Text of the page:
If that standard input is from the terminal, the process receives a SIGTTIN signal which will cause it to stop and wait for a SIGCONT signal, which the parent foreground process will presumably send after moving that process back into the foreground, giving it control of the terminal. A shell will typically display a "Stopped" message when one of its background child processes stops that way.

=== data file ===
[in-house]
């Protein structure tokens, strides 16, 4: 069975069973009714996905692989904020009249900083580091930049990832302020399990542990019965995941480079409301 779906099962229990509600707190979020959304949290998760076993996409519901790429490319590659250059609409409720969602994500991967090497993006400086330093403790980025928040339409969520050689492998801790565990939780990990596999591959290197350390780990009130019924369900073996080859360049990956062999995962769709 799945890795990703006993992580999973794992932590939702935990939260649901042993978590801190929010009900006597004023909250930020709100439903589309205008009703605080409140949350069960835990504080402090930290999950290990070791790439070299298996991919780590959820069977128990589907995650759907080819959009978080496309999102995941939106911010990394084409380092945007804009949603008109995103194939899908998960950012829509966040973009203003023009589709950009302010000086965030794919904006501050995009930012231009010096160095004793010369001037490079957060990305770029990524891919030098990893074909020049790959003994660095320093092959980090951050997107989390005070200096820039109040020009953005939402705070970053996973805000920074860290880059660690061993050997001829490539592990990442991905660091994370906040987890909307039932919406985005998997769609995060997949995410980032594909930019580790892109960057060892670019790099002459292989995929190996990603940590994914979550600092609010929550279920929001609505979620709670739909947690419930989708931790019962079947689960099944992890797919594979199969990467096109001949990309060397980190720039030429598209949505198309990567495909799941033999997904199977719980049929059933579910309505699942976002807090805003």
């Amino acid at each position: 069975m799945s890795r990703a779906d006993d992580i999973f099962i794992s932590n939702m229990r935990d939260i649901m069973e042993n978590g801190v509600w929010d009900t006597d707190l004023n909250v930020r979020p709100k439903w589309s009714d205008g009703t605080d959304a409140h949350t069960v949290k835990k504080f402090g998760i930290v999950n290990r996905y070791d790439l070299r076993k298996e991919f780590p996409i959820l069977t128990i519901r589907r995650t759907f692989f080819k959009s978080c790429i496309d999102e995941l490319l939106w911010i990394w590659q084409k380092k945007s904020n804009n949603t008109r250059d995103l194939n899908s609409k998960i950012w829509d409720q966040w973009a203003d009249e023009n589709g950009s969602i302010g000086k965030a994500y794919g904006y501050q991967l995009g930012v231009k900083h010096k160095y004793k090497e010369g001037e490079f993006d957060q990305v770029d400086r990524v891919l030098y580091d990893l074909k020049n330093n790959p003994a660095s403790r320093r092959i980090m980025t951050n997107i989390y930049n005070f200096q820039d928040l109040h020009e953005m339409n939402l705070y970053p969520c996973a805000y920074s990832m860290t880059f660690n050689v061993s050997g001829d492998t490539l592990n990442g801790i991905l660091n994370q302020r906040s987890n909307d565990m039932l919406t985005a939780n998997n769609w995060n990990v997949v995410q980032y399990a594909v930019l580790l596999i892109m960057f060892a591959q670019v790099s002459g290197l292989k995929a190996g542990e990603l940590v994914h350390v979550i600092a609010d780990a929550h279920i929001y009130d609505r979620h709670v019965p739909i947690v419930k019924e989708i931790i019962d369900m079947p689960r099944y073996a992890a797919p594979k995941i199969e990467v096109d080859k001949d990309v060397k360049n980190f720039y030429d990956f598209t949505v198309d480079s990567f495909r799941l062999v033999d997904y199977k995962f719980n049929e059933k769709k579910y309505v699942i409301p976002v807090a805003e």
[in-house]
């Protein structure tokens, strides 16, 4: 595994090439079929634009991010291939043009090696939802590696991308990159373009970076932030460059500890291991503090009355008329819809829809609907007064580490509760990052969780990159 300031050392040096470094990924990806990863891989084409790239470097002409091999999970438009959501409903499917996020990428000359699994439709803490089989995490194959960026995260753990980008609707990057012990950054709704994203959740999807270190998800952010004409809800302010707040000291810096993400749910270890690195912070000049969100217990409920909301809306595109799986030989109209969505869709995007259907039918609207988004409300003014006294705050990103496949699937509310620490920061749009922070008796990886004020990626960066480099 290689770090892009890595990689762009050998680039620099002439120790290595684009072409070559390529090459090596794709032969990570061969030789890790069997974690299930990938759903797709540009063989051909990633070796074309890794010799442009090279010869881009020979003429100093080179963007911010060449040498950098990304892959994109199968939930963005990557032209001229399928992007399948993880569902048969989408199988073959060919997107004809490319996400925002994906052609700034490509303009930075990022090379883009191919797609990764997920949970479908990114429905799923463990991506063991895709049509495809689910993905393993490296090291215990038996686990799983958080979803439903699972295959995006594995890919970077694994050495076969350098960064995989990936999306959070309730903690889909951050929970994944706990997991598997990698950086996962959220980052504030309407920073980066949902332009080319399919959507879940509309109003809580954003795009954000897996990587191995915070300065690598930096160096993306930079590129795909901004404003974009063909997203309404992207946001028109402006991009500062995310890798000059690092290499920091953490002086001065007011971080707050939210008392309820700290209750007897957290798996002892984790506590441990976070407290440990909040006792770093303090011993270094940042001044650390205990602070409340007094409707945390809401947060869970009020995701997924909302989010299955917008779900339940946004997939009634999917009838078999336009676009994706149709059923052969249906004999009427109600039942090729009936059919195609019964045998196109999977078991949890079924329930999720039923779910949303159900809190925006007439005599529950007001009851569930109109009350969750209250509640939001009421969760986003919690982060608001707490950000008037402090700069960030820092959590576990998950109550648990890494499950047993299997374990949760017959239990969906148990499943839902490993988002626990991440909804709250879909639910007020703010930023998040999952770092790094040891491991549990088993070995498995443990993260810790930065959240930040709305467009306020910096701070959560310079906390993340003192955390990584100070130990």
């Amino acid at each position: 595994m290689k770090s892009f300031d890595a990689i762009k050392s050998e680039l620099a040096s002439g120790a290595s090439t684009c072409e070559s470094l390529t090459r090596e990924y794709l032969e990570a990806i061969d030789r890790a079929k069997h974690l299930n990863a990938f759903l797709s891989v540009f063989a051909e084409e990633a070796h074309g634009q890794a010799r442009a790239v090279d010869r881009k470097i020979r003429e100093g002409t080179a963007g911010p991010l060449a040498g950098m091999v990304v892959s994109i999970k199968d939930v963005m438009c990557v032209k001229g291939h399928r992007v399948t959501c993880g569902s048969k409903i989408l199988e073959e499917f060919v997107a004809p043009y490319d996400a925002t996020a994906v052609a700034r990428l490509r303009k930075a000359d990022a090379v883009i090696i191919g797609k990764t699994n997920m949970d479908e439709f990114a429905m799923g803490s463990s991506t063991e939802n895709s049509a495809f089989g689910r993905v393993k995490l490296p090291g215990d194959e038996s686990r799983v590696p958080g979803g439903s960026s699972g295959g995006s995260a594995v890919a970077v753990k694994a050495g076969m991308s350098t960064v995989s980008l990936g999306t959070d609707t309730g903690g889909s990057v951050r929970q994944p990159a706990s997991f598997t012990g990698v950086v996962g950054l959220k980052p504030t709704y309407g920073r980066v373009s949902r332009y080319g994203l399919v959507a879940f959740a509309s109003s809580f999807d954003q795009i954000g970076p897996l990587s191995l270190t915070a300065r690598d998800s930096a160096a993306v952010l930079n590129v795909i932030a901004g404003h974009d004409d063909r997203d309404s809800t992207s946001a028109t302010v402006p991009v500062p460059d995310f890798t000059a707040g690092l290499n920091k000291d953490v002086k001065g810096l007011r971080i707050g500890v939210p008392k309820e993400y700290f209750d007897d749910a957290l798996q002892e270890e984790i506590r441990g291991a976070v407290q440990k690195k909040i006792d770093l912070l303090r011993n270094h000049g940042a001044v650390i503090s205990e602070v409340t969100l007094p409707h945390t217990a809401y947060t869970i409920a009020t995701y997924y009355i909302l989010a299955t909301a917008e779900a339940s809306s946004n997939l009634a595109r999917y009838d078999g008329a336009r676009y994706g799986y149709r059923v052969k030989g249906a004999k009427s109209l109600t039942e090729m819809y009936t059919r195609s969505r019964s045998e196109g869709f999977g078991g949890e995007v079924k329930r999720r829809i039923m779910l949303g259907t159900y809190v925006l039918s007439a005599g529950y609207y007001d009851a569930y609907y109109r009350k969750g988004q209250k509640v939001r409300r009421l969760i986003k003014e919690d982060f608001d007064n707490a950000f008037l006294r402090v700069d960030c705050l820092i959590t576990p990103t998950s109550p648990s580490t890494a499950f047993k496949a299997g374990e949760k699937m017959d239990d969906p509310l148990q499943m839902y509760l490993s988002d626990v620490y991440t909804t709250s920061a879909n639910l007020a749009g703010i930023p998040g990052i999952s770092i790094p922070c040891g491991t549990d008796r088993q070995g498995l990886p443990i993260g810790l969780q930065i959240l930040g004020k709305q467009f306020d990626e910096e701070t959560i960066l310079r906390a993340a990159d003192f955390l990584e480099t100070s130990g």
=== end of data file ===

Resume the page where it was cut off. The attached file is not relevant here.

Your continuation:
$ (read line; echo got $line )&
+ Stopped ( read line; echo got $line )
$ ps l20418
F UID PID PPID PRI NI VSZ RSS WCHAN STAT TTY TIME COMMAND
1 500 20418 20387 20 0 108532 1288 signal T pts/4 0:00 /bin/bash -
( read line; echo got $line )
(Characters typed at the terminal are in green.)